Internet networks across the globe have seen a rise in disruption over the past few months as the global pandemic causes companies to re-evaluate their working practices.
New data from ThousandEyes found that global Internet disruptions saw an unprecedented rise in the first few months of 2020.
It found that outages increased 63% in March compared to the pre-pandemic period, and remained elevated through the first half of 2020 with June seeing 44% more disruptions than January.
Internet Service Providers (ISPs) in North America and APAC experienced the largest spikes in March - at 65% (North America) and 99% (APAC) respectively versus January, and have since returned to levels typical of those regions. In EMEA, however, outages continue to increase month over month with 45% more disruptions in June versus January.
ISPs themselves were hit the hardest by the outages, the report found, with more than 4500 incidents recorded between January and July. Cloud provider networks, which saw huge demands put upon them due to the growth of remote working, demonstrated greater overall stability, experiencing only around 400 outages globally.
Despite these issues, the global Internet network did manage to hold up and keep most users online. ThousandEyes says that this durability suggests an overall healthy capacity, scalability, and operator agility needed to adjust to unforeseen demands.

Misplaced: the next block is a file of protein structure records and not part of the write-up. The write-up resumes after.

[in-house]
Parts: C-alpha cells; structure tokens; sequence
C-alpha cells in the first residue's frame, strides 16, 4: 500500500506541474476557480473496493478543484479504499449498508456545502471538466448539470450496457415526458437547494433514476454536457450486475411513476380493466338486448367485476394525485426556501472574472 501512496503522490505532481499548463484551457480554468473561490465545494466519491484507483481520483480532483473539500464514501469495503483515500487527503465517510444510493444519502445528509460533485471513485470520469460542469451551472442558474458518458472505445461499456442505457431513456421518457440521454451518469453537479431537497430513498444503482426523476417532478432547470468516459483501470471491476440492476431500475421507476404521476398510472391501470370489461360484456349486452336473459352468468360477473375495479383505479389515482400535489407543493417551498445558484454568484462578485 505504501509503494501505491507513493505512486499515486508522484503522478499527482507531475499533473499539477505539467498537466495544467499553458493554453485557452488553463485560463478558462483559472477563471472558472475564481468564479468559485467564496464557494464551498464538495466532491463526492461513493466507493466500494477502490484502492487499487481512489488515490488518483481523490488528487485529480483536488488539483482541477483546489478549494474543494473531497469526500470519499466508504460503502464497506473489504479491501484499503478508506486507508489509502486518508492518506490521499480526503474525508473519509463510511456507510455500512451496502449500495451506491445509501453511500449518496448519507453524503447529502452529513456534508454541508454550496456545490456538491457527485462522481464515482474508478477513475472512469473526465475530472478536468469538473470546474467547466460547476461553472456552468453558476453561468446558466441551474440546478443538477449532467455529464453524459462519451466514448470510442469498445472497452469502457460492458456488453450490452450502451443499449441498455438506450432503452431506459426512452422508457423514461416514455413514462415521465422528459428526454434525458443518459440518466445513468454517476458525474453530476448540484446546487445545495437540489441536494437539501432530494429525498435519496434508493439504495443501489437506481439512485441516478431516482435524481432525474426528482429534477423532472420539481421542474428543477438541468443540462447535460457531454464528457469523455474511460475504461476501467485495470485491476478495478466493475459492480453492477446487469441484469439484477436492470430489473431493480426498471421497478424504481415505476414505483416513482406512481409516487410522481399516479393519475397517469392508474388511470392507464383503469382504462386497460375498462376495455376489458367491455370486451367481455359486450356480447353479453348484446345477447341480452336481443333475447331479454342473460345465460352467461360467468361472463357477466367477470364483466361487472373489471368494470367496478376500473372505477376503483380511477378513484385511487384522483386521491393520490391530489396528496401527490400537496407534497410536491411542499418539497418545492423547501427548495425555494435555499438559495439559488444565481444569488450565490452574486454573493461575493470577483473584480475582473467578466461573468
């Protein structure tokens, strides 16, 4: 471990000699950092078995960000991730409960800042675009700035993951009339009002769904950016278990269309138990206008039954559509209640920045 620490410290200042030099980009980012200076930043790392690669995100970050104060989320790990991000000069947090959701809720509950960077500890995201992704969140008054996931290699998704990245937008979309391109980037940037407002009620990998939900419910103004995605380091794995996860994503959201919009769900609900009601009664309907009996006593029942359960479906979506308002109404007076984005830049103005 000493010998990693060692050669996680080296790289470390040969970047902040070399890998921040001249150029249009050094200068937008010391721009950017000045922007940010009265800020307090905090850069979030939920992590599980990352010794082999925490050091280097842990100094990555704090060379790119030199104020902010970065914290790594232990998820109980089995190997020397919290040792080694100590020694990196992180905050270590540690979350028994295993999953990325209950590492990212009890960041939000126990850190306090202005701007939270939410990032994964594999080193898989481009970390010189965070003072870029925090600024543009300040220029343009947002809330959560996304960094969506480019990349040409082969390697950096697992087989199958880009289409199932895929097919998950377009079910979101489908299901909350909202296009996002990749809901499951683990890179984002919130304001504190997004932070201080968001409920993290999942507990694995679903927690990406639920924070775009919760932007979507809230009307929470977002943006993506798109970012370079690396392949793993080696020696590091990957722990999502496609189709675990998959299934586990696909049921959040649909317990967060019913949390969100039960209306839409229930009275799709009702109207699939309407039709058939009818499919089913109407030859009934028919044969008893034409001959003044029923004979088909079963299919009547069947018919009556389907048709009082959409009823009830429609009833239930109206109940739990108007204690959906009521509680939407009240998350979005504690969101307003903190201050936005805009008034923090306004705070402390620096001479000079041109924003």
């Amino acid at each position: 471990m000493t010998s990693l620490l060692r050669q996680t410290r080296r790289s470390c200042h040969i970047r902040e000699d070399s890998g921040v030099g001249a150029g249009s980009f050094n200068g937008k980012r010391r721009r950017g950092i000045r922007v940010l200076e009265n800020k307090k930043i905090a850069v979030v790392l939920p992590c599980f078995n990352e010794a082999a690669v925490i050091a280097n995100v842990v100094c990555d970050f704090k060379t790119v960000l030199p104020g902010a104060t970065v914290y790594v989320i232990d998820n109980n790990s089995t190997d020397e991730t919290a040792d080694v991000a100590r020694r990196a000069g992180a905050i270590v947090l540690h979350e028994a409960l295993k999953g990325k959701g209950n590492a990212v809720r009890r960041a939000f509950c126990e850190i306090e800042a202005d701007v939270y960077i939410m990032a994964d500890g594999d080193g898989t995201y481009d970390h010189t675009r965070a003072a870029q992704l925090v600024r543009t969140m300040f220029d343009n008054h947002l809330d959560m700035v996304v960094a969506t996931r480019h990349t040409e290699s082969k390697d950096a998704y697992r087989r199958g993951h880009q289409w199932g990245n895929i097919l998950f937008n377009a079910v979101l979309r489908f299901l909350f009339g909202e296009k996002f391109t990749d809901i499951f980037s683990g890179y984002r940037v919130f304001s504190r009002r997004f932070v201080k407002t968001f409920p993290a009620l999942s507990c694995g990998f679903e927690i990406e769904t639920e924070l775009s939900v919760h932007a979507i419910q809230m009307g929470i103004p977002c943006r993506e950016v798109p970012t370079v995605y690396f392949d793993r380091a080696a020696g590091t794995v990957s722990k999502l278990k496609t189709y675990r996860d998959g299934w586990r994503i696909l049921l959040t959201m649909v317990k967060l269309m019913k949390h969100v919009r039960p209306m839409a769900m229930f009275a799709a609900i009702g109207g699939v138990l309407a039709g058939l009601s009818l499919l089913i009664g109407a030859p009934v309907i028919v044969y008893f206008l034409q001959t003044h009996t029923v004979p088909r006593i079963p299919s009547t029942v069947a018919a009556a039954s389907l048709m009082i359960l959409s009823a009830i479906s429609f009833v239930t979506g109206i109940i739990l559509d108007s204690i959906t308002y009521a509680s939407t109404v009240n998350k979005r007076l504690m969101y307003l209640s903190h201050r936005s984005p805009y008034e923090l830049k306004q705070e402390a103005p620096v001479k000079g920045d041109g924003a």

“The Internet is inherently unpredictable and outages are inevitable even under normal conditions. However, with the overnight transition to a remote workforce, remote schooling and remote entertainment that many countries experienced in March, we saw outages spike to unprecedented levels - especially among Internet Service Providers who seem to have been more vulnerable to disruptions than cloud providers,” said Angelique Medina, research author and director of product marketing at ThousandEyes.
“With the Internet Performance Report, businesses can benchmark Internet performance pre and post COVID-19 and plan for a more resilient IT environment as they continue to build out infrastructures that can manage the external dependencies on cloud and Internet networks that employee and consumer experiences now rely on.”
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